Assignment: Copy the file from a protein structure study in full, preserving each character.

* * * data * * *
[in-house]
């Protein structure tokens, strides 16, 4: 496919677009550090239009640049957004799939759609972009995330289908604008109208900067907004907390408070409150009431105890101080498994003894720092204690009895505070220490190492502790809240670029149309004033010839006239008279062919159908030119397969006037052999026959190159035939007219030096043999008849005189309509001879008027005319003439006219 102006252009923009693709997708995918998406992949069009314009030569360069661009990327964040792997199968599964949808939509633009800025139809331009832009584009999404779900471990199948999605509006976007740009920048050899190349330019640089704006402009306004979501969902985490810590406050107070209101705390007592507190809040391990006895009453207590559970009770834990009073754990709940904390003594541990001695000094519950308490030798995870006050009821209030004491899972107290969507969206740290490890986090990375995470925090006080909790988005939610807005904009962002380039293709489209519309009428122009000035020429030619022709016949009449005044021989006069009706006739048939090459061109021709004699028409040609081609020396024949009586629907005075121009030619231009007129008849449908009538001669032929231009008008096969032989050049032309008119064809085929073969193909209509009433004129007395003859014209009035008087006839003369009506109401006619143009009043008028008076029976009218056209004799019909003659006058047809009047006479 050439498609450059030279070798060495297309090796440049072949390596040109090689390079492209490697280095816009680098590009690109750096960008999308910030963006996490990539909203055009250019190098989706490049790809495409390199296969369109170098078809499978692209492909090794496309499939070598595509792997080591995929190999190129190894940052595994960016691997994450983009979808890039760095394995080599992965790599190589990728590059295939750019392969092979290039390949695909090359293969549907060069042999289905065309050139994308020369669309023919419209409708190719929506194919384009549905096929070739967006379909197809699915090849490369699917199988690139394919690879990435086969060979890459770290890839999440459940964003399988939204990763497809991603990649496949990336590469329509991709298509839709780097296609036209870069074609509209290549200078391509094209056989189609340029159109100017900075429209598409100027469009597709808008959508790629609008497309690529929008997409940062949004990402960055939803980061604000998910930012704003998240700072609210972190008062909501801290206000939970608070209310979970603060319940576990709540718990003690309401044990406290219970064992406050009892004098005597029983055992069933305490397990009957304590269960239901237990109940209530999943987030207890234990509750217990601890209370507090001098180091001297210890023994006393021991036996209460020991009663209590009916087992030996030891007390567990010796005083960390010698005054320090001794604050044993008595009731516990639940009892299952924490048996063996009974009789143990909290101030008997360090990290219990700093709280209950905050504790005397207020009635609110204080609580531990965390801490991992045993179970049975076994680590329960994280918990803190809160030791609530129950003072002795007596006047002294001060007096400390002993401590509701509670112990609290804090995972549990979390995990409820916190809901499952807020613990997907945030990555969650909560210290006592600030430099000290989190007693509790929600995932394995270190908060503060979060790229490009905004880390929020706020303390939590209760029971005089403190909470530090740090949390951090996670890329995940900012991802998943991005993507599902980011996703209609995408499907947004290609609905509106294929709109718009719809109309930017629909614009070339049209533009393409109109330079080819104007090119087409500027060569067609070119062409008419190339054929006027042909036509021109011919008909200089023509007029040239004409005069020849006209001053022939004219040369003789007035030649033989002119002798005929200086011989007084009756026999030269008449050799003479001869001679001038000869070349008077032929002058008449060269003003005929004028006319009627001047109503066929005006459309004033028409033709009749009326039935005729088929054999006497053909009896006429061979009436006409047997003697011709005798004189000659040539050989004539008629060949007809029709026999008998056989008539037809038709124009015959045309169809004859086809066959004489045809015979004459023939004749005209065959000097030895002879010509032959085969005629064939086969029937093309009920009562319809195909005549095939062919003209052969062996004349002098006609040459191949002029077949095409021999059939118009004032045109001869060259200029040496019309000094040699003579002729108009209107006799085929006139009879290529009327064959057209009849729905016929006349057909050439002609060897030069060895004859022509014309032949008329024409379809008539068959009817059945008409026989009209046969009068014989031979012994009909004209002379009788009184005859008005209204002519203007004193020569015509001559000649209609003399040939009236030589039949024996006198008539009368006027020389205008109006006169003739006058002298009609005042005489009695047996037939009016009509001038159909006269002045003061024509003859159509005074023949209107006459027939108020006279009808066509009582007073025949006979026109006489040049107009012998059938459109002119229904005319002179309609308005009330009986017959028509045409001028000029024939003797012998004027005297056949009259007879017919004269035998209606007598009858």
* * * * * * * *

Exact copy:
[in-house]
């Protein structure tokens, strides 16, 4: 496919677009550090239009640049957004799939759609972009995330289908604008109208900067907004907390408070409150009431105890101080498994003894720092204690009895505070220490190492502790809240670029149309004033010839006239008279062919159908030119397969006037052999026959190159035939007219030096043999008849005189309509001879008027005319003439006219 102006252009923009693709997708995918998406992949069009314009030569360069661009990327964040792997199968599964949808939509633009800025139809331009832009584009999404779900471990199948999605509006976007740009920048050899190349330019640089704006402009306004979501969902985490810590406050107070209101705390007592507190809040391990006895009453207590559970009770834990009073754990709940904390003594541990001695000094519950308490030798995870006050009821209030004491899972107290969507969206740290490890986090990375995470925090006080909790988005939610807005904009962002380039293709489209519309009428122009000035020429030619022709016949009449005044021989006069009706006739048939090459061109021709004699028409040609081609020396024949009586629907005075121009030619231009007129008849449908009538001669032929231009008008096969032989050049032309008119064809085929073969193909209509009433004129007395003859014209009035008087006839003369009506109401006619143009009043008028008076029976009218056209004799019909003659006058047809009047006479 050439498609450059030279070798060495297309090796440049072949390596040109090689390079492209490697280095816009680098590009690109750096960008999308910030963006996490990539909203055009250019190098989706490049790809495409390199296969369109170098078809499978692209492909090794496309499939070598595509792997080591995929190999190129190894940052595994960016691997994450983009979808890039760095394995080599992965790599190589990728590059295939750019392969092979290039390949695909090359293969549907060069042999289905065309050139994308020369669309023919419209409708190719929506194919384009549905096929070739967006379909197809699915090849490369699917199988690139394919690879990435086969060979890459770290890839999440459940964003399988939204990763497809991603990649496949990336590469329509991709298509839709780097296609036209870069074609509209290549200078391509094209056989189609340029159109100017900075429209598409100027469009597709808008959508790629609008497309690529929008997409940062949004990402960055939803980061604000998910930012704003998240700072609210972190008062909501801290206000939970608070209310979970603060319940576990709540718990003690309401044990406290219970064992406050009892004098005597029983055992069933305490397990009957304590269960239901237990109940209530999943987030207890234990509750217990601890209370507090001098180091001297210890023994006393021991036996209460020991009663209590009916087992030996030891007390567990010796005083960390010698005054320090001794604050044993008595009731516990639940009892299952924490048996063996009974009789143990909290101030008997360090990290219990700093709280209950905050504790005397207020009635609110204080609580531990965390801490991992045993179970049975076994680590329960994280918990803190809160030791609530129950003072002795007596006047002294001060007096400390002993401590509701509670112990609290804090995972549990979390995990409820916190809901499952807020613990997907945030990555969650909560210290006592600030430099000290989190007693509790929600995932394995270190908060503060979060790229490009905004880390929020706020303390939590209760029971005089403190909470530090740090949390951090996670890329995940900012991802998943991005993507599902980011996703209609995408499907947004290609609905509106294929709109718009719809109309930017629909614009070339049209533009393409109109330079080819104007090119087409500027060569067609070119062409008419190339054929006027042909036509021109011919008909200089023509007029040239004409005069020849006209001053022939004219040369003789007035030649033989002119002798005929200086011989007084009756026999030269008449050799003479001869001679001038000869070349008077032929002058008449060269003003005929004028006319009627001047109503066929005006459309004033028409033709009749009326039935005729088929054999006497053909009896006429061979009436006409047997003697011709005798004189000659040539050989004539008629060949007809029709026999008998056989008539037809038709124009015959045309169809004859086809066959004489045809015979004459023939004749005209065959000097030895002879010509032959085969005629064939086969029937093309009920009562319809195909005549095939062919003209052969062996004349002098006609040459191949002029077949095409021999059939118009004032045109001869060259200029040496019309000094040699003579002729108009209107006799085929006139009879290529009327064959057209009849729905016929006349057909050439002609060897030069060895004859022509014309032949008329024409379809008539068959009817059945008409026989009209046969009068014989031979012994009909004209002379009788009184005859008005209204002519203007004193020569015509001559000649209609003399040939009236030589039949024996006198008539009368006027020389205008109006006169003739006058002298009609005042005489009695047996037939009016009509001038159909006269002045003061024509003859159509005074023949209107006459027939108020006279009808066509009582007073025949006979026109006489040049107009012998059938459109002119229904005319002179309609308005009330009986017959028509045409001028000029024939003797012998004027005297056949009259007879017919004269035998209606007598009858």